The development of new construction materials using recycled plastic is important to both the construction and the plastic recycling industries. Manufacturing of fibers from industrial or post-consumer plastic waste is an attractive approach with such benefits as concrete performance enhancement, and reduced needs for land filling. The main objective of this study is to investigate the effect of plastic fibers obtained locally from recycled waste on plastic shrinkage cracking of ordinary cement based mortar. Parameters investigated include: Fiber length ranging from 20 to 50 mm, and fiber volume fraction ranging from 0% to 1.5% by volume. The test results showed significant improvement in crack arresting mechanism and substantial reduction in the surface area of cracks for the mortar reinforced with recycled plastic fibers compared to plain mortar. Furthermore, test results indicated that there was a slight decrease in compressive strength of mortar reinforced with different lengths and contents of recycled fibers compared to plain mortar. This study suggests that adding more than 1% of RP fibers to mortar, can be used effectively for controlling plastic shrinkage cracking of cement based mortar, and thus results in waste reduction and resources conservation.

Keywords: mortar, plastic, shrinkage cracking, compressive strength, RF recycled fibers

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2676 Recycled Plastic Fibers for Controlling the Plastic Shrinkage Cracking of Concrete

Authors: B. S. Al-Tulaian, M. J. Al-Shannag, A. M. Al-Hozaimy


Manufacturing of fibers from industrial or postconsumer plastic waste is an attractive approach with such benefits as concrete performance enhancement, and reduced needs for land filling. The main objective of this study is to investigate the effect of Plastic fibers obtained locally from recycled waste on plastic shrinkage cracking of concrete. The results indicate that recycled plastic RP fiber of 50 mm length is capable of controlling plastic shrinkage cracking of concrete to some extent, but are not as effective as polypropylene PP fibers when added at the same volume fraction. Furthermore, test results indicated that there was The increase in flexural strength of RP fibers and PP fibers concrete were 12.34% and 40.30%, respectively in comparison to plain concrete. RP fiber showed a substantial increase in toughness and a slight decrease in flexural strength of concrete at a fiber volume fraction of 1.00% compared to PP fibers at fiber volume fraction of 0.50%. RP fibers caused a significant increase in compressive strengths up to 13.02% compared to concrete without fiber reinforcement.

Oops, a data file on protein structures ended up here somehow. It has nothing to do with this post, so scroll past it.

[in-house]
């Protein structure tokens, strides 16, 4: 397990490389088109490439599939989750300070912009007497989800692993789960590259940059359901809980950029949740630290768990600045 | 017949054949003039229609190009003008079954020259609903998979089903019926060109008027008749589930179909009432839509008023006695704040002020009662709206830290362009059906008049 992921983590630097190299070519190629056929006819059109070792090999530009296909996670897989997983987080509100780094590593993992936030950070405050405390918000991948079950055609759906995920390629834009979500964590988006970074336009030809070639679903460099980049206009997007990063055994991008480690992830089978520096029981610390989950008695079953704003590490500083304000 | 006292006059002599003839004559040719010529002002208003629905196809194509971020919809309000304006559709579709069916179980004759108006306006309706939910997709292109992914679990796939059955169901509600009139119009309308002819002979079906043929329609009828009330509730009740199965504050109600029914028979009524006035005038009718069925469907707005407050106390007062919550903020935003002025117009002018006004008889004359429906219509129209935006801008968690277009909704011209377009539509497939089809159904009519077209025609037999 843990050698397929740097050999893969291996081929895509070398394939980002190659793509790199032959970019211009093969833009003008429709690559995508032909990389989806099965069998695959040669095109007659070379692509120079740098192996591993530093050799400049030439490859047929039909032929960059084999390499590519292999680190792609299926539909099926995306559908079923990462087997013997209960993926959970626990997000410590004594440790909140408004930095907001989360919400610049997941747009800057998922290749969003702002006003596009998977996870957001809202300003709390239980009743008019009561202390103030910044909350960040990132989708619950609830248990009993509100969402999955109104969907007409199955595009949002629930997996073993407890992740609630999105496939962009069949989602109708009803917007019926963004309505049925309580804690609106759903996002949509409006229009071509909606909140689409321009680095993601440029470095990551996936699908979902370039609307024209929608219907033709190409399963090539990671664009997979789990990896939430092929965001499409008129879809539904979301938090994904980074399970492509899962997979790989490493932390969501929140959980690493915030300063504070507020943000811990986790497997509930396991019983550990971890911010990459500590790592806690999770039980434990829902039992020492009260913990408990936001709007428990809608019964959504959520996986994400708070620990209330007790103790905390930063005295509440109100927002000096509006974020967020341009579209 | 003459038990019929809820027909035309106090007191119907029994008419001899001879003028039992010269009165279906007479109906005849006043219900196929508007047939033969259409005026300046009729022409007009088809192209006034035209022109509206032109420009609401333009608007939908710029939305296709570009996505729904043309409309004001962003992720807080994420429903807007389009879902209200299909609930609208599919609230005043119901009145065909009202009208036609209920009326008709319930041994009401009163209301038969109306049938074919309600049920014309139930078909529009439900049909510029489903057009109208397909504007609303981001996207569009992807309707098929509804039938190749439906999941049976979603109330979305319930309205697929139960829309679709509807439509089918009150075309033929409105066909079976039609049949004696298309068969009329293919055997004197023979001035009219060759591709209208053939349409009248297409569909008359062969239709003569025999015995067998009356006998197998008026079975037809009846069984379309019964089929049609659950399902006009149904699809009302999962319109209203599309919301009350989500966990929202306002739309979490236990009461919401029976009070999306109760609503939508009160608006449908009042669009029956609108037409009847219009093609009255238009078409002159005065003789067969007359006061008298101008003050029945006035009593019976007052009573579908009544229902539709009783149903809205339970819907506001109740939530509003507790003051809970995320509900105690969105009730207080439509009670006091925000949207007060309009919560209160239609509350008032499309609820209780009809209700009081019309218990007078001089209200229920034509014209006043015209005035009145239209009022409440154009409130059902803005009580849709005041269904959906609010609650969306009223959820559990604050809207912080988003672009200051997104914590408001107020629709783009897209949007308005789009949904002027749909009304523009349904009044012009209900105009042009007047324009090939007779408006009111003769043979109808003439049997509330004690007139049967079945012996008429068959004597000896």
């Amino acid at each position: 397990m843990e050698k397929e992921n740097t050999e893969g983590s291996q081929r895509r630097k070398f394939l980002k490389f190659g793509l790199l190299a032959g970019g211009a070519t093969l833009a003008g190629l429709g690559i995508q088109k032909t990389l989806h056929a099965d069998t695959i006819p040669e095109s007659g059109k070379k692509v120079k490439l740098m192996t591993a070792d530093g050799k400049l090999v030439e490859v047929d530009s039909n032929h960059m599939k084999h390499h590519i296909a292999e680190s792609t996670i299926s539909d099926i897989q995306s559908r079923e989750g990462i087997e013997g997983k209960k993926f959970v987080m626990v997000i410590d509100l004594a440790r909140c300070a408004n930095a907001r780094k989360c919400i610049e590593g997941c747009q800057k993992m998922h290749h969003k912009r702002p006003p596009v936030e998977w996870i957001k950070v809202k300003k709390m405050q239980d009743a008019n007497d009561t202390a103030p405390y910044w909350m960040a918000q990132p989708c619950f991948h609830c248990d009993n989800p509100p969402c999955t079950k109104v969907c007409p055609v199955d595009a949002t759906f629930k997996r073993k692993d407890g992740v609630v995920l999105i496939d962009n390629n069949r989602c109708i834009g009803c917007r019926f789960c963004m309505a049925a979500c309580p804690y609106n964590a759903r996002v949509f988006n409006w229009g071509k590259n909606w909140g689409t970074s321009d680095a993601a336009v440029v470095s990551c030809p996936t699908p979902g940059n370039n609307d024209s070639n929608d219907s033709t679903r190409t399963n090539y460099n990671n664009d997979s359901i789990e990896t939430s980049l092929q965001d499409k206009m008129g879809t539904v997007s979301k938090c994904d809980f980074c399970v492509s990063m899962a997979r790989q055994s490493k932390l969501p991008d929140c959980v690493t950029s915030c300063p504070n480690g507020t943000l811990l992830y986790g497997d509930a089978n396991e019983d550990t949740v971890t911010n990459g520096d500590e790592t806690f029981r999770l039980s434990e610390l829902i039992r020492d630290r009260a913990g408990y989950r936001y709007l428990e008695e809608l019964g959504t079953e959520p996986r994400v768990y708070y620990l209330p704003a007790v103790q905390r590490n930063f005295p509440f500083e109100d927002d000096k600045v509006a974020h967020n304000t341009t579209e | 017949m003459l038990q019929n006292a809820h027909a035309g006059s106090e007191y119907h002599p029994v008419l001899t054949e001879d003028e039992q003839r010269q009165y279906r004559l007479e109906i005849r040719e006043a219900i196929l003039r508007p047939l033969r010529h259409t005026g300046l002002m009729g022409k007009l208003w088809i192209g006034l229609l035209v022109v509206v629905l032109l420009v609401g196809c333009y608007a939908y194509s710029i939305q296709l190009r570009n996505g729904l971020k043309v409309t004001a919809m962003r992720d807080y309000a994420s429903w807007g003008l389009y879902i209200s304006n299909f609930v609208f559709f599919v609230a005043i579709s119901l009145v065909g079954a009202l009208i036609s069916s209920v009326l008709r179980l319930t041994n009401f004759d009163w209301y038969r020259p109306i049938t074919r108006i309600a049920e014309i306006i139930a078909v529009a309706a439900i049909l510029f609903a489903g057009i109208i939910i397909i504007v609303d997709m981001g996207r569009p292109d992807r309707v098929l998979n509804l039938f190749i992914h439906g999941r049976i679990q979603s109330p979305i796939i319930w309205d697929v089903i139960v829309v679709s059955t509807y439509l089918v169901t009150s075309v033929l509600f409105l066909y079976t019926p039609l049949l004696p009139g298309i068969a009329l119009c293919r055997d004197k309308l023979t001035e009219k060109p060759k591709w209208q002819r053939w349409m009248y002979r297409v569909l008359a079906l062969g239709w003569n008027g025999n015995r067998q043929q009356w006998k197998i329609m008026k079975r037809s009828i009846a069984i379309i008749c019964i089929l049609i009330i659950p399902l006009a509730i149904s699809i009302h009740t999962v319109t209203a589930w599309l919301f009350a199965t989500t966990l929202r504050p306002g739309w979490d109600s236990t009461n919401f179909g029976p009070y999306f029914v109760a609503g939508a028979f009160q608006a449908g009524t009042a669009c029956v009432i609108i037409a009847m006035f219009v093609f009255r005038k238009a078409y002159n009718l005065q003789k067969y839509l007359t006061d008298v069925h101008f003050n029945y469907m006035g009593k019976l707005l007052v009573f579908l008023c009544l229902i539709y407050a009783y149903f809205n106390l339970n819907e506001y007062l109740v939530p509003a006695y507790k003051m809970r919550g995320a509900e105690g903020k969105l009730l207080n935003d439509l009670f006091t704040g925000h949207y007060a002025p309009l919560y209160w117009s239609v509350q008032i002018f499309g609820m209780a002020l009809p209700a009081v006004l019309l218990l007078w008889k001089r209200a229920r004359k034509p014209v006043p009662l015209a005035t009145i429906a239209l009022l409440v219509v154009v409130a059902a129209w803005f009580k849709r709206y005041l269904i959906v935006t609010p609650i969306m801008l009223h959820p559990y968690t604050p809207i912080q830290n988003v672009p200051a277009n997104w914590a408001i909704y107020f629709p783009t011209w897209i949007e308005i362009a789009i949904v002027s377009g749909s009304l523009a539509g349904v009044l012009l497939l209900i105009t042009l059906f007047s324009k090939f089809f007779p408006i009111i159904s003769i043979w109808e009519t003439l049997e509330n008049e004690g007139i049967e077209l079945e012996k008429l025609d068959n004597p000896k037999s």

Keywords: concrete, plastic, shrinkage cracking, compressive strength, flexural strength, toughness, RF recycled fibers, polypropylene PP fibers

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2675 Investigating the Systematic Implications of Plastic Waste Additions to Concrete Taking a Circular Approach

Authors: Christina Cheong, Naomi Keena


In the face of growing urbanization the construction of new buildings is inevitable and with current construction methods leading to environmental degradation much questioning is needed around reducing the environmental impact of buildings. This paper explores the global environmental issue of concrete production in parallel with the problem of plastic waste, and questions if new solutions into plastic waste additions in concrete is a viable sustainable solution with positive systematic implications to living systems, both human and non-human. We investigate how certification programs can be used to access the sustainability of the new concrete composition. With this classification we look to the health impacts as well as reusability of such concrete in a second or third life cycle. We conclude that such an approach has benefits to the environment and that taking a circular approach to its development, in terms of the overall life cycle of the new concrete product, can help understand the nuances in terms of the material’s environmental and human health impacts.

Keywords: Concrete, Plastic waste additions to concrete, sustainability ratings, sustainable materials

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2674 A Prototype for Biological Breakdown of Plastic Bags in Desert Areas

Authors: Yassets Egaña, Patricio Núñez, Juan C. Rios, Ivan Balic, Alex Manquez, Yarela Flores, Maria C. Gatica, Sergio Diez De Medina, Rocio Tijaro-Rojas